Calbuzz kudos to Jen and Gavin Newsom, who welcomed their new daughter, Montana Tessa, tipping the Toledos at 7 lbs 12 oz, shortly after noon on Friday.
Not long after, Prince Tweety was sending 240140-character digital messages to the world: “Jen’s doing great…not sure she’s happy I am on Twitter.” Trust us, man: she’s not. Jeez.
Even before the baby arrived, it was already Newsom’s best week of the campaign since he announced his candidacy back in the spring. Bill Clinton’s delivery of the official Bubba Seal of Approval gave Prince Gavin a sudden boost in stature, not to mention access to the wallets of Hollywood Clintonistas.
And the almost overlooked endorsement of former state Senator Sheila Kuehl a few days later bought him street cred among leftist netroot types, though that may be cancelled out by the SEIU’s hounding of the San Francisco mayor over budget issues, as the resourceful Brian Leubitz noted over at Calitics. (Also, the netroots libs are still heartsick that Newsom bounced Eric Jaye for Garry South.)
Newsom also benefitted from Jerry Brown’s increasingly annoying public pretense that he might not run for governor after all; as one loyal Calbuzzer who’s otherwise inclined to be for Brown wrote us, “Someone needs to tell Jerry that this courting dance is getting really BORING.”
Brown sometimes seems to think it’s still 1974, he’s still 36, and we’re all watching with fascination while he mutters smug tautologies in the guise of koan wisdom: “Tune in,” he told the SacBee this week, when questioned about his gubernatorial plans. What are you, dude? – Timothy Leary?
While Brown so far has been skillful in using the Attorney General’s office to boost his chances for governor, he’d be well advised to move swiftly to investigate this whole ACORN mess.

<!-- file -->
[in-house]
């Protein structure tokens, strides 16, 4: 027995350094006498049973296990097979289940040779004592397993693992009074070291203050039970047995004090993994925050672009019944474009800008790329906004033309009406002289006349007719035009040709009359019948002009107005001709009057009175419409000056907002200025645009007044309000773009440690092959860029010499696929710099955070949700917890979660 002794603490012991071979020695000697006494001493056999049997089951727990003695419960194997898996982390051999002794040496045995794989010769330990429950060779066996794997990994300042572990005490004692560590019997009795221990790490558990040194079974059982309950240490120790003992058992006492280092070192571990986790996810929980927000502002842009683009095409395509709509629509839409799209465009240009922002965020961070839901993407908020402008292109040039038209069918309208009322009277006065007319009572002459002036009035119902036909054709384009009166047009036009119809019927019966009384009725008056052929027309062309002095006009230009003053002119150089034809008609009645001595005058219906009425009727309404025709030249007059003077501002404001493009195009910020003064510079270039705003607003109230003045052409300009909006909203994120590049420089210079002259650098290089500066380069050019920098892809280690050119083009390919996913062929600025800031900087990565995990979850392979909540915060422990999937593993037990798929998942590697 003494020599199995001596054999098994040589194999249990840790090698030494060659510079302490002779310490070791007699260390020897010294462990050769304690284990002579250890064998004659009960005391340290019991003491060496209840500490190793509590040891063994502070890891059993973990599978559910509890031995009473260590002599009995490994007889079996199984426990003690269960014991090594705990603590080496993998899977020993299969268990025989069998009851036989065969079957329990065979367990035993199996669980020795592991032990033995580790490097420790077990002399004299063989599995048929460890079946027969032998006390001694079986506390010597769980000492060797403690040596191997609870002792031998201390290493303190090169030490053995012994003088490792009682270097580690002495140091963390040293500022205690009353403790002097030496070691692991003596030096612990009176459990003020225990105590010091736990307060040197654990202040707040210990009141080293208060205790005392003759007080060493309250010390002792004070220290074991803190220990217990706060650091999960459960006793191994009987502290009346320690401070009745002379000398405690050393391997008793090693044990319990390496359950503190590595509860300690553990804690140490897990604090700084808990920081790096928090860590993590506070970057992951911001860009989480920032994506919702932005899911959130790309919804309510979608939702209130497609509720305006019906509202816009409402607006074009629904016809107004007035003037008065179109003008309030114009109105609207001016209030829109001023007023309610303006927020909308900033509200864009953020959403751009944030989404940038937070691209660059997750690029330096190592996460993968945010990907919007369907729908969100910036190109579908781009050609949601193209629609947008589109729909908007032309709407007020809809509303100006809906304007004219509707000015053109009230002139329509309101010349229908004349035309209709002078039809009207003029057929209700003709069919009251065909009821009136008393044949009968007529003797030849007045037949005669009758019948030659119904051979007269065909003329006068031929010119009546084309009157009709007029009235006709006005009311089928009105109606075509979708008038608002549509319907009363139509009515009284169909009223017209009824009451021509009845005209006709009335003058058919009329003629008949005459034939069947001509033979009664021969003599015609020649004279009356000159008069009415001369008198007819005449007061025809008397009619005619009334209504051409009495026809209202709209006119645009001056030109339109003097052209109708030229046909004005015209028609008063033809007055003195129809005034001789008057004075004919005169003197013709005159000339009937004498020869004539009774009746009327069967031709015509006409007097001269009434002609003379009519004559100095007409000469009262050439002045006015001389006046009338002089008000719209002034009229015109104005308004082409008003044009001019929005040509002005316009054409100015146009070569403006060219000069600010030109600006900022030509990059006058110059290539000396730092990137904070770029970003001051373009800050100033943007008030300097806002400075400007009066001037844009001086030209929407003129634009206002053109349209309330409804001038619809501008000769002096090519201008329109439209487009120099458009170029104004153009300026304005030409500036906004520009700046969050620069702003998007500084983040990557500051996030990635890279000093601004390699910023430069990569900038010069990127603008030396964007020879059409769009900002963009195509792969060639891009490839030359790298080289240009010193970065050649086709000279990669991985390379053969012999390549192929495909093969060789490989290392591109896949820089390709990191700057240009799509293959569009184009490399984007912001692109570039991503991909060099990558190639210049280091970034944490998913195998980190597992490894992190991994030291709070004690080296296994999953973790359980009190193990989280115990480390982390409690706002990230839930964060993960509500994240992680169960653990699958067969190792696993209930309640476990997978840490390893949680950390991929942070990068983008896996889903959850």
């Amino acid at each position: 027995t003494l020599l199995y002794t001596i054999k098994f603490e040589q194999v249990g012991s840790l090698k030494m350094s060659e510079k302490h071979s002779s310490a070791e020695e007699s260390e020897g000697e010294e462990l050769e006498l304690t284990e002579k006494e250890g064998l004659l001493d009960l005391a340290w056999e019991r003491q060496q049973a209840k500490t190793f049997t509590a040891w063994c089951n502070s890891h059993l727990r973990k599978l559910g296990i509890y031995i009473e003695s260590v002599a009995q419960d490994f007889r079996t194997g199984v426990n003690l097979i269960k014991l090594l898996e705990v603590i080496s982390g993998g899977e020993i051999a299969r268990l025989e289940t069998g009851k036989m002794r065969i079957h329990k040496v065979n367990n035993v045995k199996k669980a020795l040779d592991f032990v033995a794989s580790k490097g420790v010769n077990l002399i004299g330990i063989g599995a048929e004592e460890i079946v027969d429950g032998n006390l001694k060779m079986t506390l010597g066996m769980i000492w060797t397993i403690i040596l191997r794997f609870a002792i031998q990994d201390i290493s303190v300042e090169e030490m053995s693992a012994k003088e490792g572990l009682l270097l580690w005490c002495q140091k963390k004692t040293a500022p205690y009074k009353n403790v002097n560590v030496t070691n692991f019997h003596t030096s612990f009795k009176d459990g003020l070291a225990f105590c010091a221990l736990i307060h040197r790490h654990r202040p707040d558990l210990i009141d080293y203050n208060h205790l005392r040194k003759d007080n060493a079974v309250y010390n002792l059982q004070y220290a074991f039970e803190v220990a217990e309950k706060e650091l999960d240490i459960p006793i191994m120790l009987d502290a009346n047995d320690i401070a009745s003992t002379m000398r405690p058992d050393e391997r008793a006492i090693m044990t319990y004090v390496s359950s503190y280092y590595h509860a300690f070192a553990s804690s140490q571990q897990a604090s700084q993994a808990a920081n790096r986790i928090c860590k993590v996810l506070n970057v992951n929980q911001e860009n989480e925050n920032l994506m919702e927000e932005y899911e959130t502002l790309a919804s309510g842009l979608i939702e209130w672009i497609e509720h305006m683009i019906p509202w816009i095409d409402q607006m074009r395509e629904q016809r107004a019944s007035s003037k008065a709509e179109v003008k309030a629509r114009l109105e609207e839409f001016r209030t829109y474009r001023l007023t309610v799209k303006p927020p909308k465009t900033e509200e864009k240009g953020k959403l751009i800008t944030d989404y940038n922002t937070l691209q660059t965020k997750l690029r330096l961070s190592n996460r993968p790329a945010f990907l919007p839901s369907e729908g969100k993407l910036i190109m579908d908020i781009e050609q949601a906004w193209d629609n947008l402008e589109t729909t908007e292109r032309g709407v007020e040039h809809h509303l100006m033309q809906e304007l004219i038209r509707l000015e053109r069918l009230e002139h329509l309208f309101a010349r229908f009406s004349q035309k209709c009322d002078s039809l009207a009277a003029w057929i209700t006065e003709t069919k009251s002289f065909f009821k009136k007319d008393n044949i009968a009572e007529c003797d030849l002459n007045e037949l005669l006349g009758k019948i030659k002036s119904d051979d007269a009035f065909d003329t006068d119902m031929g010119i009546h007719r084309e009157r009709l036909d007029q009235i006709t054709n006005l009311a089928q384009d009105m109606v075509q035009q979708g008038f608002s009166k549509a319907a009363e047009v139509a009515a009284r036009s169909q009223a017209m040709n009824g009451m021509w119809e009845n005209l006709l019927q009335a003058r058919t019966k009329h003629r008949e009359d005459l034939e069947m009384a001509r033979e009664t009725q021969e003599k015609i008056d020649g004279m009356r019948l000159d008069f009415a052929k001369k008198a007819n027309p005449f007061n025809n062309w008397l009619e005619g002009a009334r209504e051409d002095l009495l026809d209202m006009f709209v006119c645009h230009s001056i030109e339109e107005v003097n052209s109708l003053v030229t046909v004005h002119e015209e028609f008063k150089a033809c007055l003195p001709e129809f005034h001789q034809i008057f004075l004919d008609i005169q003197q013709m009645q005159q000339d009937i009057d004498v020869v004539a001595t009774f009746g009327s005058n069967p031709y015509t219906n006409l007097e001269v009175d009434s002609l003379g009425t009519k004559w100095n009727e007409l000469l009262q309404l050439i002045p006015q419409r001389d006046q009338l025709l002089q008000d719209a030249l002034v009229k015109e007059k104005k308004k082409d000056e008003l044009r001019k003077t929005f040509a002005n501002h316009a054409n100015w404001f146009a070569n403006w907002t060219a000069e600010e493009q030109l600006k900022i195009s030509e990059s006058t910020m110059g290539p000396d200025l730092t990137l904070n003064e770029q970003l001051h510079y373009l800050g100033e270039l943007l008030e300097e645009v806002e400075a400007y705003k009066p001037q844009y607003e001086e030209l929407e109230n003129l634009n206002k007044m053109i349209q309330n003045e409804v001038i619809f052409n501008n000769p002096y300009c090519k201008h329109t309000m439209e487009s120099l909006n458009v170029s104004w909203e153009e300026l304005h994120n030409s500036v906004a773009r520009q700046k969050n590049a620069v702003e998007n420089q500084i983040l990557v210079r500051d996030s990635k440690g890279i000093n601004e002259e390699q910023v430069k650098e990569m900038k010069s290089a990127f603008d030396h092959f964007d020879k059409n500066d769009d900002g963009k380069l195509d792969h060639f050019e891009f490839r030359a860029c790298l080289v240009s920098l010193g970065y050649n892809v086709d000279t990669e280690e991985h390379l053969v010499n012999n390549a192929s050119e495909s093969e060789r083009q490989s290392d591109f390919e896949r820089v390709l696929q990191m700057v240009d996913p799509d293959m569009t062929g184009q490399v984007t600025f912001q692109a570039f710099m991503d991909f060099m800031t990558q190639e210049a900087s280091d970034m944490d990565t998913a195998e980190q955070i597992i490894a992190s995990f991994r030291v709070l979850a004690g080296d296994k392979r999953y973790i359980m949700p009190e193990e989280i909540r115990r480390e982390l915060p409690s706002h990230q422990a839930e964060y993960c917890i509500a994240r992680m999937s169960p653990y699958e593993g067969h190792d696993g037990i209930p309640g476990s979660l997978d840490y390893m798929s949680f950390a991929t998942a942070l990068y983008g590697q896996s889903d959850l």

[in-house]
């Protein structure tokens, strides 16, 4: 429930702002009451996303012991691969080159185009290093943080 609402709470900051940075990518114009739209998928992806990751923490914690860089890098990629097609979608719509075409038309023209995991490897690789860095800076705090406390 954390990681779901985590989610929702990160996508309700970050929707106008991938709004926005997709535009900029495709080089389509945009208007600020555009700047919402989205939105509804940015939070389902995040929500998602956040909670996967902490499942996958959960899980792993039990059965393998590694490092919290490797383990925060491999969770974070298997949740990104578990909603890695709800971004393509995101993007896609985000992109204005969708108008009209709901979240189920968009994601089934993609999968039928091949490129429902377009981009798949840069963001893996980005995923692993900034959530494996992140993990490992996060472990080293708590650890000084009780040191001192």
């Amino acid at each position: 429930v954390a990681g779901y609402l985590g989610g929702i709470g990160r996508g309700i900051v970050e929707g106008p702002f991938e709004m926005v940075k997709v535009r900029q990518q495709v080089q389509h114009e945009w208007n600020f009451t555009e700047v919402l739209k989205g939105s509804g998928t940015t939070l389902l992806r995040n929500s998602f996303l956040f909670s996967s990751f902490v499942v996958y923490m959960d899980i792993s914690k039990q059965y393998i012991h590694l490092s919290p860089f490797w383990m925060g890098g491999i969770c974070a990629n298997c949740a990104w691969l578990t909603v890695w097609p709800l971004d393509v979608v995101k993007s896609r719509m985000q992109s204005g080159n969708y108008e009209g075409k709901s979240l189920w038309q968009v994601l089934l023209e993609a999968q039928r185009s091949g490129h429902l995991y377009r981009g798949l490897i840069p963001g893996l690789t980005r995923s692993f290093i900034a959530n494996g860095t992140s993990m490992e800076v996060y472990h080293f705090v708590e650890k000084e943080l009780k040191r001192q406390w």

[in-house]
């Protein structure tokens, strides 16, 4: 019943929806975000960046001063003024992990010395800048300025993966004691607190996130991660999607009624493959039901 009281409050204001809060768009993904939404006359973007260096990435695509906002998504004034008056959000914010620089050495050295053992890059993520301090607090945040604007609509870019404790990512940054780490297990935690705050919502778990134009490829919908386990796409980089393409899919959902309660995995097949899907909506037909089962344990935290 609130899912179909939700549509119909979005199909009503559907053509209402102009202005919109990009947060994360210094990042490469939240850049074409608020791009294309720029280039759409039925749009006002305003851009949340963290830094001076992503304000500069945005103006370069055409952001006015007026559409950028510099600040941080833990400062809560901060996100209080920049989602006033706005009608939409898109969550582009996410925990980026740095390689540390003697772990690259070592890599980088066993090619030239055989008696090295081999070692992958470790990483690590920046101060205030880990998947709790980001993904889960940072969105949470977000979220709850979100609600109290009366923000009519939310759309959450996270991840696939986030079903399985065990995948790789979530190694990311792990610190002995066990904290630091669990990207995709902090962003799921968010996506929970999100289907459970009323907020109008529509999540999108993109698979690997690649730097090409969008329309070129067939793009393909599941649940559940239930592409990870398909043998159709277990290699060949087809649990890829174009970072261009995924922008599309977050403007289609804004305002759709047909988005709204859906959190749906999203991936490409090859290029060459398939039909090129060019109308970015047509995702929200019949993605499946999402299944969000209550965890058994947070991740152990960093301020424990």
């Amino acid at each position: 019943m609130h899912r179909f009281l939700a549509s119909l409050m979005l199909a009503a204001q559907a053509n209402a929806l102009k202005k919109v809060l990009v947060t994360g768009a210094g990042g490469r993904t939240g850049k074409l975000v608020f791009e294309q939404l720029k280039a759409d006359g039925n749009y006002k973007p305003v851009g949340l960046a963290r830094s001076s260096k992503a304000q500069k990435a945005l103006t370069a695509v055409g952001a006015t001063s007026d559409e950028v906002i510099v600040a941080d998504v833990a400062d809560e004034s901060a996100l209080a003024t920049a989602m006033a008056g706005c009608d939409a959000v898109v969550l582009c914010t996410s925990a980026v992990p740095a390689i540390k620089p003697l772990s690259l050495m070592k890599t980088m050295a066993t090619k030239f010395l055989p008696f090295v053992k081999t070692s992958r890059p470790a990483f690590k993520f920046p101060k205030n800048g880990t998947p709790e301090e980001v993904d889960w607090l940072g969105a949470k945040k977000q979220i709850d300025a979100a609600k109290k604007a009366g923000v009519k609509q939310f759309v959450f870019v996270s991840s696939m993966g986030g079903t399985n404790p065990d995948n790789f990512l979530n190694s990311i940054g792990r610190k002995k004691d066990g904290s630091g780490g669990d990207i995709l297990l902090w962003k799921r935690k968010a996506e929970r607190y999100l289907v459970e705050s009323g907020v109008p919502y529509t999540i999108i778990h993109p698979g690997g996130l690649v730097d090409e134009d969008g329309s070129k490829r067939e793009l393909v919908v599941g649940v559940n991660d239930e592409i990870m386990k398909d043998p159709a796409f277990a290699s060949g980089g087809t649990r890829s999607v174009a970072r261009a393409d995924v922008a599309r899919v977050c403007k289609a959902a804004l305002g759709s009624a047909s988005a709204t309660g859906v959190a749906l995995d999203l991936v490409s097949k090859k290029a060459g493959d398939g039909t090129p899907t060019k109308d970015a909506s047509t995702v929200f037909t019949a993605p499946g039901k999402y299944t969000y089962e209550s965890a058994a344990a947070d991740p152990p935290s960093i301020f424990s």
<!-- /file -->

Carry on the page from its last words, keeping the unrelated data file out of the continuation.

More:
Sure, the conservatives’? years-long crusade against a community based organization set up to benefit poor people is a shooting-at-lifeboats right-wing jihad, but that doesn’t alter the sleazy stuff happening in ACORN offices that’s been revealed by the now-famous undercover tapes made by the spawn of Yuppie Scum.
The ACORN employees’ apparently eager aiding and abetting of prostitution, not to mention the sexual exploitation of teenagers,? is not only political dynamite but possibly illegal and California’s highest ranking law enforcement officer ignores it at his peril.
Gubernatorial GOPers: Steve Poizner and Meg Whitman meanwhile both lurched hard right this week, the better to butt-smooch Republican primary voters.
The Commish launched a libertarian-style fiscal offensive that did everything but call for a flat tax (including the groveling spectacle of signing a no-new-taxes pledge for the tiresome talk show yakkers John and Ken) while Her Megness ramped up her patented l’etat c’est moi strategy by vowing to act unilaterally on her first day in office to suspend the state’s landmark AB32 greenhouse gas reduction law, and then start moving to dismantle the historic California Environmental Quality Act.